Young people in the UK are suffering severe anxiety about the climate emergency and no longer trust authority figures because of their inaction, according to activist Clover Hogan.
Clover, 22, is a researcher and podcaster on the growing problem of eco-anxiety – heightened emotional, mental, or somatic distress in response to dangerous changes in the climate system.
Eco-anxiety is a growing problem among young people. Research by Friends of the Earth found 70 per cent of 18 to 24-year-olds are eco-anxious.
She said: “It feels like an increasingly difficult time to be a young person with social media, doomscrolling, and living through the pandemic. Climate change can cause added feelings of stress, anger and powerlessness.
“We have been raised to put faith in our institutions like business, education, and government, but we’re losing faith in these institutions.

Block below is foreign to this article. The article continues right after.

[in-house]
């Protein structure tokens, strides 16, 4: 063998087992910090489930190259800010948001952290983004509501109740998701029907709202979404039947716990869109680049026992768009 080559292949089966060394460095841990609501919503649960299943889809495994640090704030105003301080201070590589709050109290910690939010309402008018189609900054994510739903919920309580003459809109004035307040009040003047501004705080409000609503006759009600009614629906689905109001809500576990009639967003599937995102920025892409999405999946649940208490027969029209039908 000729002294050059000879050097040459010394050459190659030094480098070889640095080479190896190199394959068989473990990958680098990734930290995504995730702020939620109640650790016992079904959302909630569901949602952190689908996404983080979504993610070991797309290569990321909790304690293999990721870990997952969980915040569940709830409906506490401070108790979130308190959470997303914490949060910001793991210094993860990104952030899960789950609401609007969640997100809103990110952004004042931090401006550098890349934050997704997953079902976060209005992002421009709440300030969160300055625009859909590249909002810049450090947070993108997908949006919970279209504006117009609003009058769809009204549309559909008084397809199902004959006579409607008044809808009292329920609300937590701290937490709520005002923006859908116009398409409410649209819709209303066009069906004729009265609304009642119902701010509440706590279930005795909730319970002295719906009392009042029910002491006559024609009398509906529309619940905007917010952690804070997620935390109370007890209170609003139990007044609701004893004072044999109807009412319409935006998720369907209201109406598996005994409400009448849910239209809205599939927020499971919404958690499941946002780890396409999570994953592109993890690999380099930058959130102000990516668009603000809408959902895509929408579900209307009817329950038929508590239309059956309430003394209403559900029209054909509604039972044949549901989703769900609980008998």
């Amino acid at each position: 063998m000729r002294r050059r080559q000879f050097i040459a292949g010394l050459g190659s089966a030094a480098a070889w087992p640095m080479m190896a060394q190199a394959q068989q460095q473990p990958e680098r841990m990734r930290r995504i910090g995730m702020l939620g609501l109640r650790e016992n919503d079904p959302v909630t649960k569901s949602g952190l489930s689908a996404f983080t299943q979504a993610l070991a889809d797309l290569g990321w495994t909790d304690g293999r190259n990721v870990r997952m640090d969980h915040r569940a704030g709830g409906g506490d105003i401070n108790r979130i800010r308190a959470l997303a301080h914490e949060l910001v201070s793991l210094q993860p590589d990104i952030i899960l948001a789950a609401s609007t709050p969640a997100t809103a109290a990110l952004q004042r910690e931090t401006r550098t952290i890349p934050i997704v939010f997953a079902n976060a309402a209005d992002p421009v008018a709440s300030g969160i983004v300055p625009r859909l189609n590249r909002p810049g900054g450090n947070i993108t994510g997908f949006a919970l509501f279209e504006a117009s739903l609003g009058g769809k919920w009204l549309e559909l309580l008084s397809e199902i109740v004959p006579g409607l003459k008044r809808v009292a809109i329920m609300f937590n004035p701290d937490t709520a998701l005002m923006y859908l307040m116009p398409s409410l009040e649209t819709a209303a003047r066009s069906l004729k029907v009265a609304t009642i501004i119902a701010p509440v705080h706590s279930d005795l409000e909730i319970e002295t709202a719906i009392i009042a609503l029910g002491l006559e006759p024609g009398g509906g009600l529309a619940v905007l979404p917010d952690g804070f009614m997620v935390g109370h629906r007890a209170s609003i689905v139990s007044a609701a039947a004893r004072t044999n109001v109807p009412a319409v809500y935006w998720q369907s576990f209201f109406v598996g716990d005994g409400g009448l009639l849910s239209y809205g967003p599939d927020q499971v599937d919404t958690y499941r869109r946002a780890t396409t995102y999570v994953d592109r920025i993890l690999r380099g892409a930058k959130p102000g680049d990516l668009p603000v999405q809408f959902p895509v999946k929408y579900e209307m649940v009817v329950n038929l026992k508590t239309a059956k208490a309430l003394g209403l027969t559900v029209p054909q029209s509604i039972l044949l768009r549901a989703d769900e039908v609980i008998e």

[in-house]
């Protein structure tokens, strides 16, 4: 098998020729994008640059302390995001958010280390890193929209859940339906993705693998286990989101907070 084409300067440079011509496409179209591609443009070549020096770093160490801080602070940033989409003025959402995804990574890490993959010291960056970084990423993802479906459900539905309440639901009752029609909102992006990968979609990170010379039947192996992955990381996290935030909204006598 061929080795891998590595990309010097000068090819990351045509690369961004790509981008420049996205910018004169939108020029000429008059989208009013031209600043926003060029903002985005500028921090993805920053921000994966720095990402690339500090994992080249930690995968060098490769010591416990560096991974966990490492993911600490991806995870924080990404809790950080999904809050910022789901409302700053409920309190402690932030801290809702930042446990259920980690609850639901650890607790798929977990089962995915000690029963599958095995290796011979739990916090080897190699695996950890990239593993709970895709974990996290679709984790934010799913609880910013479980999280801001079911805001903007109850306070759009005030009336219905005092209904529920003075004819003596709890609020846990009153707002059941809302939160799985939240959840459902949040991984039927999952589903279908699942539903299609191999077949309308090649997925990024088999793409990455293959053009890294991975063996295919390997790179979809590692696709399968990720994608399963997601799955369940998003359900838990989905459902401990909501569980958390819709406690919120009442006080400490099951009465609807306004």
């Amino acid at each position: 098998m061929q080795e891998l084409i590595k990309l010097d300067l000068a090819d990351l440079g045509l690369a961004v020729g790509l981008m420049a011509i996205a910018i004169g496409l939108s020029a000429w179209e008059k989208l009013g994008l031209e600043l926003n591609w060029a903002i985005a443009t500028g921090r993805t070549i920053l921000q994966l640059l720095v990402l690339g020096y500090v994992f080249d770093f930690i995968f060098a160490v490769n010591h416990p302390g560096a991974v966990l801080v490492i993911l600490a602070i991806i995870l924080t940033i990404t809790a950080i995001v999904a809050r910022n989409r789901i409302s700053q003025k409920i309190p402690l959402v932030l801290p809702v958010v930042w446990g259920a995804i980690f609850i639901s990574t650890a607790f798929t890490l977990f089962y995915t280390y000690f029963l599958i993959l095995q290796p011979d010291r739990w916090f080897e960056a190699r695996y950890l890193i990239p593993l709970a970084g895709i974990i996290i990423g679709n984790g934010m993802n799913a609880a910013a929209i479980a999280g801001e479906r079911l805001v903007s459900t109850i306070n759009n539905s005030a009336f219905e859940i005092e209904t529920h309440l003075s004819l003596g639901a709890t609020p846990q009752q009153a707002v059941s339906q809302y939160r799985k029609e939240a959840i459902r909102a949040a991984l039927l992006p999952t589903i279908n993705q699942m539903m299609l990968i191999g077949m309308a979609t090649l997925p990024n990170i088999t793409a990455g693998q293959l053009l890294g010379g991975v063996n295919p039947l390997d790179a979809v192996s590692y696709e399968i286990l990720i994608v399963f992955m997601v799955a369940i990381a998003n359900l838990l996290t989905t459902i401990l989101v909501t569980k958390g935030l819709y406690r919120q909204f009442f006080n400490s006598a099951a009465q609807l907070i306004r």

“Action has not been taken at the pace or scale required and it can feel despairing and hopeless.
“All too often young people are faced with a choice between a climate change denier and a procrastinator.”
But these negative emotions can have a positive effect, says Clover, who is also the founder of Force of Nature, a youth non-profit organisation that aims to mobilise the emerging generation of leaders for climate action.
“It is easy to say eco-anxiety is a problem, but it’s a healthy natural response,” she said.
“The problem isn’t feeling eco-anxious, it’s proof we are awake to the climate crisis.
“We have seen young people becoming agents of change by channelling their feelings into action.”
Clover urges young people to not run away from the feelings but think about where they can have an impact as an individual and focus on it, rather than be overwhelmed by all aspects of the climate crisis.
The second series of Clover’s Force of Nature Podcast launches this month. She will interview 11 guests about how to combat feelings of powerlessness towards climate change across fields including plastic, fast fashion, politics, education, and social media.
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